How to Consume Less … In the Digital World

This spring, we’re dedicating our blog to the idea of consuming less, a good way to explore how much is enough for today. That doesn’t mean that you need to give up everything you own and go live in a tree (though that’s great if you do, and many of us feel like we’d love to do that about once a day!). This month, however, we’re dedicating our time to giving you ideas on how you can consume less in reasonable ways in things that you do every day. Today’s topic? How to consume less in the digital world. (Be sure to scroll to the bottom for our handy infographic).

It may seem like the time you spend “living in the digital world” doesn’t leave a carbon footprint, but that’s not true at all. The manufacturing of electronics and the fossil fuels required to create the energy to use them take a toll on the planet. In addition to learning to consume fewer resources while existing in the digital realm, you may also learn a little bit about how totune out the information overload. Trust us, when you tune out some of the digital noise, you’ll find that you gain a sense of peace and satisfaction. To get you started, here are our favorite lucky number seven tips for learning to consume less … digitally.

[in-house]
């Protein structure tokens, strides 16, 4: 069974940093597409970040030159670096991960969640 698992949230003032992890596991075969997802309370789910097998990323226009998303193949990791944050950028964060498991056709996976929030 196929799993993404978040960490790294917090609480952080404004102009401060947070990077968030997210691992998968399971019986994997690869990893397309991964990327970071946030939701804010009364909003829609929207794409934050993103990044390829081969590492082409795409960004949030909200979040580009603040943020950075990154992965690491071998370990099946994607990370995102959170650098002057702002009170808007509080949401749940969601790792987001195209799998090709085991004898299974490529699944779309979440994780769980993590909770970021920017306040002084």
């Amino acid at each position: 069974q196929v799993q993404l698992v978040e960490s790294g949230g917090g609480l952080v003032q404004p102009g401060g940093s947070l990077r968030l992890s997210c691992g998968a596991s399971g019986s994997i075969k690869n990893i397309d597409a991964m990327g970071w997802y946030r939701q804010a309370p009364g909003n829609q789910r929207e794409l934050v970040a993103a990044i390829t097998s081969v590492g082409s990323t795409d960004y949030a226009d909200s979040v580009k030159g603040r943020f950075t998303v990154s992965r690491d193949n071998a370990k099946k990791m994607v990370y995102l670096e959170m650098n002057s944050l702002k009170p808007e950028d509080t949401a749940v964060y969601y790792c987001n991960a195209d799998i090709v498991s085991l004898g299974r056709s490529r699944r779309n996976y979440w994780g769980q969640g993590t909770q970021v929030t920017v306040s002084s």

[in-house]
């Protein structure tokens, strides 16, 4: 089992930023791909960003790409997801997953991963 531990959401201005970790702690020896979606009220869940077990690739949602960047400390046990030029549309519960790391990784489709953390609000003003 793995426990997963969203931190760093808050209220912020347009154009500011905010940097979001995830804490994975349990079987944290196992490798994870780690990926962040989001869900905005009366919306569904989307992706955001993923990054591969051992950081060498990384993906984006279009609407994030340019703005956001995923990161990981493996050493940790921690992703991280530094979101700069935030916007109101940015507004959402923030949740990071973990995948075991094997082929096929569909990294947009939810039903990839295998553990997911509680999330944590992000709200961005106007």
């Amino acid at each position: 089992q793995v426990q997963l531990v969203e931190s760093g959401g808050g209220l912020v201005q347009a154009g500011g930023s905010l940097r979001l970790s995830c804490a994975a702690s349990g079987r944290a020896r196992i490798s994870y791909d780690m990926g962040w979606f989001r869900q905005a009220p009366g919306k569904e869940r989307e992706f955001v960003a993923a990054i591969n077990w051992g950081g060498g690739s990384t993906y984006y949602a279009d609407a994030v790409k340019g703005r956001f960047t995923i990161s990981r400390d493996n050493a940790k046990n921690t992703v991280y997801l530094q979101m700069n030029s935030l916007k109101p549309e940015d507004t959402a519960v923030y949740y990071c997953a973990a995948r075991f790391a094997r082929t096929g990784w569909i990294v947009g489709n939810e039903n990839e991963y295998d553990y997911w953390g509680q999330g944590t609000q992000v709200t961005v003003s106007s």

Tip Number One: Say No to the Upgrade